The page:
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Pet Custody: What Are Your Rights And Entitlements?

If you’ve decided to separate from your spouse, chances are you are wondering how you will go about with parenting arrangements and dividing your assets/property when the time comes to go your separate ways. But where do your cat, dog (or any other shared animal for that matter) fit into this equation? Pets are well regarded as valuable family members, which is why it comes as no surprise that there is often a fair amount of tension and disagreement when it comes to pet custody after a divorce. If you find yourself in this predicament, we’re here to help. Today, we look at what your rights and entitlements are when it comes to your beloved fur babies, so read on to find out more. Pets Are Property It may sound controversial or even upsetting, but in the eyes of the law, pets are property and are not mentioned in the Family Law Act 1975 (Cth) . Because of this, your shared pets are considered a part of your property settlement when separation occurs. This is often a difficult concept for many to grapple with due to the emotional attachment we naturally have with our pets. In the majority of cases, the Courts will make an order and award a pet to either party in the same order that lists other personal property. Because the Family Law Act has yet to distinguish pets from property, they will make decisions regarding pets in the same way they might consider any other family asset: will consider pets in
  • Who purchased the pet?
  • Whose name is registered on the pet’s microchip?
  • Who cares for the pet?
  • Who feeds, cleans and walks it?
  • Who pays for the pet’s insurance?
  • Whose name is it registered in?
For more on how the Courts decide on property division, be sure to check out our previous blog article.

What Are Some Of My Options?

Some couples choose to pre-determine their financial position at separation, also known as a Binding Financial Agreement. Your BFA will entail a clear outline about exactly what will happen to your assets at the point of separation or thereafter. It is important to note that there is absolutely nothing stopping you from including your pets in these agreements! If there is a child involved, we encourage you to take your child’s emotional needs into account when making a decision on who gets to keep a pet. In many instances, parents end up deciding to let a pet live wherever a child is living to reduce the chances of separation anxiety or emotional distress. Mediation Can Be Incredibly Helpful Generally speaking, the Court’s preference is for couples to work out ownership issues amongst themselves. This is where family lawyer-assisted negotiations or mediation can be an incredibly powerful tool. Ideally, you and your ex should try your best to come up with a mutual agreement as to who will take ownership of a pet after separation or divorce. Increasingly during mediation, “Pet Parenting Agreements” are made, where parties agree on factors such as who the pet lives with, who does changeover, basic care agreements, what vet the pet goes to and so on. Although pet parenting agreements are informal, they can be incredibly helpful if you choose to share the responsibilities of your pet with your ex-partner.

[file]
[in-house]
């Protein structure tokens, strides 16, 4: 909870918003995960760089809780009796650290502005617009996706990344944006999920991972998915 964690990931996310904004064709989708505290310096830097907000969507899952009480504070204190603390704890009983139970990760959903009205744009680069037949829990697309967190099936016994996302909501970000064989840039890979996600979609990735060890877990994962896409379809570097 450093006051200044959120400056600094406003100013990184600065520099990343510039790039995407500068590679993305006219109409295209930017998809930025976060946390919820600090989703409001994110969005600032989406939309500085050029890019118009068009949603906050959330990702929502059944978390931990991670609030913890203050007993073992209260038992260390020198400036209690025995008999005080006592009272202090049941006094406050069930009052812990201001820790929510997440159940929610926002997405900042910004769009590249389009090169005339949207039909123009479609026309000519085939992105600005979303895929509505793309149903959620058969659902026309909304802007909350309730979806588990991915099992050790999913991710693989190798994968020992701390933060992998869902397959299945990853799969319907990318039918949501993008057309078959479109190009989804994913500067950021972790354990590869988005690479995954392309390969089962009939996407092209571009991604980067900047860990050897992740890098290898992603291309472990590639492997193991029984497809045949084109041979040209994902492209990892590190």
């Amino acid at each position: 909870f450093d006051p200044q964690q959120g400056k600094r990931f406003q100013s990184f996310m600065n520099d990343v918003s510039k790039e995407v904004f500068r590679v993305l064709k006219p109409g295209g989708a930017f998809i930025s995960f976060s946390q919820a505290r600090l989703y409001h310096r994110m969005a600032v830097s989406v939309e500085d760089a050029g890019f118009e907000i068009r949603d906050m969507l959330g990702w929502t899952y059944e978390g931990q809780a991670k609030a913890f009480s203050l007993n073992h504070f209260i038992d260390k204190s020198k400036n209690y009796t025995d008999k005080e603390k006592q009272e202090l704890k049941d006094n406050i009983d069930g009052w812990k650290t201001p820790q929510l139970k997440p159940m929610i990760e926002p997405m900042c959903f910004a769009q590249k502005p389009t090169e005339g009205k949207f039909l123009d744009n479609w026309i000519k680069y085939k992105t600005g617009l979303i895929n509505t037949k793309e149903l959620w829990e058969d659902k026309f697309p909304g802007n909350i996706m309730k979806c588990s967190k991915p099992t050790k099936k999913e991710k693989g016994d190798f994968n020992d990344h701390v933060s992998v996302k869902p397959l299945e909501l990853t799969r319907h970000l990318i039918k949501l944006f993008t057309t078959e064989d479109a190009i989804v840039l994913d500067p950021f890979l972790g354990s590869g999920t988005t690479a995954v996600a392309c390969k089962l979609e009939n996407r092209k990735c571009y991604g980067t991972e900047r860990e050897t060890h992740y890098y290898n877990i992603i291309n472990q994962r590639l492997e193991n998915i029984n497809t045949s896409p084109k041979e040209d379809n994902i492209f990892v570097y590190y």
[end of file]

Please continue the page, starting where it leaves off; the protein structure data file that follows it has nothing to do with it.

What If We Can’t Come To An Agreement?

As mentioned above, if you and your ex-partner fail to come to an agreement on who will get your pet, there are a few principles the Courts will apply when making a decision about pet ownership. Do keep in mind that the Courts look solely to factual scenarios rather than emotionally charged ones. For example, one of these scenarios can be as simple as who wants the pet more. Whichever way it goes, it is important to note that there is no such thing as a formal or court-ordered custody arrangement for pets. If you find yourself in this difficult situation, getting in touch with one of our expert family lawyers can be beneficial.

The Bottom Line

At the end of the day, there are no right or wrong ways of dealing with pet ownership or custody in the event of separation. Every case is unique and poses its own challenges, and outcomes can vary depending on your individual circumstances. If you are struggling to come to an agreement with your ex-partner, mediation is always recommended. At the end of the day, any decision you make with regard to pet ownership should always prioritise your pet’s best interests in the long run. ___________ If you are going through a separation involving a dispute of pet ownership, the expert team at Oxford Partners is here to assist. Our experienced family lawyers are able to assist you in negotiations to help you avoid the long and expensive process of going to Court.